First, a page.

Greedflation - It’s Really a Thing
So, this idea that's been floating around called "greedflation" is getting some serious attention these days. It's this theory that companies jacking up their profits could be causing inflation. Even though inflation's starting to cool down a bit, it's still above what the Fed is comfortable with, so it's important to figure out what's causing it.
Before, folks thought of this as some sort of conspiracy theory, but then earlier this year, some big shots started taking it seriously. Like, Lael Brainard from the Fed said it's not about wages, but rather companies increasing prices more than their costs are going up - a kind of "price-price spiral."
Then Paul Donovan, a top economist at UBS, talked about how companies, especially retailers and folks making consumer goods, have been convincing us that they just have to raise their prices because of, well, insert crisis here. Turns out we bought into their story, and so they could get away with charging more.
Even the European Central Bank started to worry about this, and more people are urging us, the consumers, to push back. Some serious media outlets, like Wall Street Journal and The Times of London, have covered this, citing work by this economist, Isabella Weber. She was pretty much a lone voice talking about this stuff in 2021, but now she's getting lots of attention, even calls from bigwigs in finance and politics. So, yeah, people are starting to think differently about what's driving inflation.
Markets Skeptical of Fed's Stance on Interest Rates
This week, folks at the Fed have been hinting that they might pause rate hikes for a while, but they're not planning to cut rates. Here's the kicker though - the financial markets aren't buying it. They're still expecting rates to drop.
Why does this matter? Well, if the Fed wants to put the brakes on the economy, the markets need to believe that they'll keep rates high until inflation cools down to about 2%. If the markets think the Fed will backpedal on interest rate hikes, that belief itself sort of loosens things up, which kind of messes with the Fed's plans.
The CME Group is betting big that the Fed will lower rates by the end of the year. They're even throwing around numbers like a 41% chance that the Fed will cut borrowing costs by half a percentage point, and a 34% chance they'll cut more than that.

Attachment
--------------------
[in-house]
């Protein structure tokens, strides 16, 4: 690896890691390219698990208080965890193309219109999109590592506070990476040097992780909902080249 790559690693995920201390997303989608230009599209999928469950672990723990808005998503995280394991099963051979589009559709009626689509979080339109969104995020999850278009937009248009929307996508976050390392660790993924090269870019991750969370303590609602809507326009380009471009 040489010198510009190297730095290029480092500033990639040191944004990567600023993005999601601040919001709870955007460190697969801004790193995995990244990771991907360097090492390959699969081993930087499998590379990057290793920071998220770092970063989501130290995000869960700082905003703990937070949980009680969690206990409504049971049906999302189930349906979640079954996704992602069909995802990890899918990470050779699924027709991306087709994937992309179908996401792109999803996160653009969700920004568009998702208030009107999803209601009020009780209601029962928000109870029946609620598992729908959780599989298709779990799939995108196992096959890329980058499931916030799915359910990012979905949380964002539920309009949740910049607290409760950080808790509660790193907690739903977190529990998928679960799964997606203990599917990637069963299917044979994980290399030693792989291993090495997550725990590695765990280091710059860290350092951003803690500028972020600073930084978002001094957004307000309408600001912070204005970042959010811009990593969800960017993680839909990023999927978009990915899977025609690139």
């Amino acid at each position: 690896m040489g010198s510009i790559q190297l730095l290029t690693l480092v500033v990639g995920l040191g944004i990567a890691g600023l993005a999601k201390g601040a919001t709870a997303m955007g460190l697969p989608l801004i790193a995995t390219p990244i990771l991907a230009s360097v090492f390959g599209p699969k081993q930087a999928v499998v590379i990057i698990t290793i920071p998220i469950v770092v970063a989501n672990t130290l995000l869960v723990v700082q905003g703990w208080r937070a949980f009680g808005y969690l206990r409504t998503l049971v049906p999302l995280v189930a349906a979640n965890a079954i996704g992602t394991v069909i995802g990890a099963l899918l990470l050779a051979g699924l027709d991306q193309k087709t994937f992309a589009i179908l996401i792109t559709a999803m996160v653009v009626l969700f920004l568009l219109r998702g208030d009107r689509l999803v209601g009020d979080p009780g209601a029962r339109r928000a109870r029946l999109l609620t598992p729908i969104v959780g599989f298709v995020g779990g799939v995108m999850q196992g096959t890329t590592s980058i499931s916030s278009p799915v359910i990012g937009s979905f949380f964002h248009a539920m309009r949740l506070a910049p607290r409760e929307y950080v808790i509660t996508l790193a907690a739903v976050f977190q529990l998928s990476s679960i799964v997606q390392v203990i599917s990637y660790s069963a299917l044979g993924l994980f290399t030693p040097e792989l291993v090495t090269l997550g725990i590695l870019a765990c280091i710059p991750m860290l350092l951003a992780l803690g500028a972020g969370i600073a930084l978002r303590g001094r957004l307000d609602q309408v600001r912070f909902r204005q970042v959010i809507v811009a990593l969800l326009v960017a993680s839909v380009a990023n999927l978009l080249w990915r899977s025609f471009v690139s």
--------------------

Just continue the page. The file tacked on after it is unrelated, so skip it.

Chicago Fed president Austan Goolsbee talked about this whole disconnect between the Fed's plans and what the markets are expecting. He reckons the markets are more pessimistic about the economy's future than the Fed is. Like, they're worried about a possible banking crisis, debt default, or some other disaster forcing rate cuts, even if inflation is still higher than the target.
Goolsbee's worried the markets don't believe the Fed will stick to their guns on taming inflation, and he thinks that's a risky bet. His buddy Raphael Bostic from the Atlanta Fed agrees and thinks the markets are too optimistic about how quickly inflation will chill out.
Despite all this, the S&P 500 is riding high, even after Silicon Valley Bank crashed in March. It's actually gone up about 7% since then.
For now, the Fed is likely to keep a "tightening bias," meaning they'd hike rates before cutting them. This would help keep things tight, which is crucial for the Fed's plan to slow the economy down. But, as I said, the markets aren't totally convinced.
Debt Ceiling Deal: Relief, But Not Necessarily Smooth Sailing for the Economy
Alright, here's the deal: a solution to the debt limit standoff in the US is being sorted, but that doesn't mean everything's gonna be hunky-dory for the economy.
While a deal would definitely help avoid the "financial disaster" that Treasury Secretary Janet Yellen has been warning us about, it's not like we'll suddenly be skipping down Easy Street. If the agreement comes in at the last minute and freaks everybody out, it could still mess things up by making the stock market jittery and pushing up interest rates.